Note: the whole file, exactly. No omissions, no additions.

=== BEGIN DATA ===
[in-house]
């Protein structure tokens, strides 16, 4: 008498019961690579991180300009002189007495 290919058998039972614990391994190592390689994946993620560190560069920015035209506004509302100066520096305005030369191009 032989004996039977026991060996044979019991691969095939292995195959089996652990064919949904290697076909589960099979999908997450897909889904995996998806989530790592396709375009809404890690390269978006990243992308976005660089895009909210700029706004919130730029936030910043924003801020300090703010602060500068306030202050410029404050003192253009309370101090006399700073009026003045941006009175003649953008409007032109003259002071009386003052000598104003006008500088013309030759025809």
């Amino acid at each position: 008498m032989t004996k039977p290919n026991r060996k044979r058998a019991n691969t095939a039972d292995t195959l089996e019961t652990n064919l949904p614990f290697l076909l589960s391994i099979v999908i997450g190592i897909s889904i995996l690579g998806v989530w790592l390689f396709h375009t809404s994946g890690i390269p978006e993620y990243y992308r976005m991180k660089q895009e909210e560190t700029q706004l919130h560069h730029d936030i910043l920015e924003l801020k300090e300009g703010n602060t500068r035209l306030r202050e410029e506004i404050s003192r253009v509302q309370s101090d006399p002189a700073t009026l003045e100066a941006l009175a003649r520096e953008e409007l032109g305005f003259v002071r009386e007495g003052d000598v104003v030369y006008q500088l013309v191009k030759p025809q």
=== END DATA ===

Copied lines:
[in-house]
């Protein structure tokens, strides 16, 4: 008498019961690579991180300009002189007495 290919058998039972614990391994190592390689994946993620560190560069920015035209506004509302100066520096305005030369191009 032989004996039977026991060996044979019991691969095939292995195959089996652990064919949904290697076909589960099979999908997450897909889904995996998806989530790592396709375009809404890690390269978006990243992308976005660089895009909210700029706004919130730029936030910043924003801020300090703010602060500068306030202050410029404050003192253009309370101090006399700073009026003045941006009175003649953008409007032109003259002071009386003052000598104003006008500088013309030759025809």
């Amino acid at each position: 008498m032989t004996k039977p290919n026991r060996k044979r058998a019991n691969t095939a039972d292995t195959l089996e019961t652990n064919l949904p614990f290697l076909l589960s391994i099979v999908i997450g190592i897909s889904i995996l690579g998806v989530w790592l390689f396709h375009t809404s994946g890690i390269p978006e993620y990243y992308r976005m991180k660089q895009e909210e560190t700029q706004l919130h560069h730029d936030i910043l920015e924003l801020k300090e300009g703010n602060t500068r035209l306030r202050e410029e506004i404050s003192r253009v509302q309370s101090d006399p002189a700073t009026l003045e100066a941006l009175a003649r520096e953008e409007l032109g305005f003259v002071r009386e007495g003052d000598v104003v030369y006008q500088l013309v191009k030759p025809q």